Southeastern Section - 50th Annual Meeting (April 5-6, 2001)

Paper No. 0
Presentation Time: 8:00 AM-12:00 PM


CAMPBELL, Tara L., Department of Geological Sciences, Univ of Kentucky, 101 Slone Bldg, UK, Lexington, KY 40506-0053 and ANDREWS Jr, William M., Kentucky Geological Survey, Univ of Kentucky, 228 MMRB, UK, Lexington, KY 40506-0107,

As part of a national effort funded by the USGS National Coal Availability project to assess economically significant coals, the available resources of the Davis and Dekoven coals in the Western Kentucky Coal Field were assessed. Across the western part of the coal field the Davis and Dekoven are separate beds with 10 to 90 feet of interburden, but only one of these coal beds is continuous into the eastern part of the coal field, and stratigraphers disagree on coal bed correlations. Therefore, a secondary goal of this project was to resolve regional stratigraphic relationships for these two coals.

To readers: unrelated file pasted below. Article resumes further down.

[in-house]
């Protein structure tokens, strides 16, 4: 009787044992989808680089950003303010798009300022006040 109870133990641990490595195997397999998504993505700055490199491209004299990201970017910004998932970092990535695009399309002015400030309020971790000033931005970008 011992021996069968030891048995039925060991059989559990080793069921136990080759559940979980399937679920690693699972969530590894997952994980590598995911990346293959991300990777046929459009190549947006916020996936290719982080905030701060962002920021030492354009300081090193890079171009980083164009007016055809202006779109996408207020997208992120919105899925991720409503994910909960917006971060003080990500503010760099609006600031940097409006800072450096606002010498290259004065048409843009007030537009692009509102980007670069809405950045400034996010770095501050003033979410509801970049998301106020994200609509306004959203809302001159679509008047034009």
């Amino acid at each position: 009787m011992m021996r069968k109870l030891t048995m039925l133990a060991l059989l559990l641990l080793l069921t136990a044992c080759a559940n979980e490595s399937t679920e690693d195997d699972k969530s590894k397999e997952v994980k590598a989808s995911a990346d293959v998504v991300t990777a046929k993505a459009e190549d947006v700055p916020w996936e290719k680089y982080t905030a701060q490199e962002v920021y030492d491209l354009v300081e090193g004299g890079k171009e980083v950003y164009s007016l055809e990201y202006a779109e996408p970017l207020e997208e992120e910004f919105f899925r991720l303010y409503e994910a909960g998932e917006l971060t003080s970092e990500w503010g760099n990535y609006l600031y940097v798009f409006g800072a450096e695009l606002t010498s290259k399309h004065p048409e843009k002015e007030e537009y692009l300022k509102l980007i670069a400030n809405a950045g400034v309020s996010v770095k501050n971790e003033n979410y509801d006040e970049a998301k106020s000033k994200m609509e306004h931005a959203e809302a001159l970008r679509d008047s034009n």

The Kentucky Geological Survey's borehole database of geologic descriptions of exploration cores was used as the primary data source to understand the character of the rocks in the area. The coals were correlated and then the stratigraphic tags of the Davis and Dekoven coals were input into the borehole database system. Coal thickness data were extracted from the borehole database following data entry and correlation of the coal beds. These borehole data were used to resolve the stratigraphic issue. Mine areas were digitized and information was extrapolated to construct thickness maps and estimate overburden thickness. The estimated resource tonnages were calculated using GIS software.

The Davis coal was found to be relatively continuous throughout the Western Kentucky Coal Field, whereas the Dekoven is only locally thick, pinching out eastward. The overburden thickness, coal quality, coal thickness and variability, faulting, and close stratigraphic proximity of the Davis and Dekoven coals are significant factors affecting the potential development of these coal beds.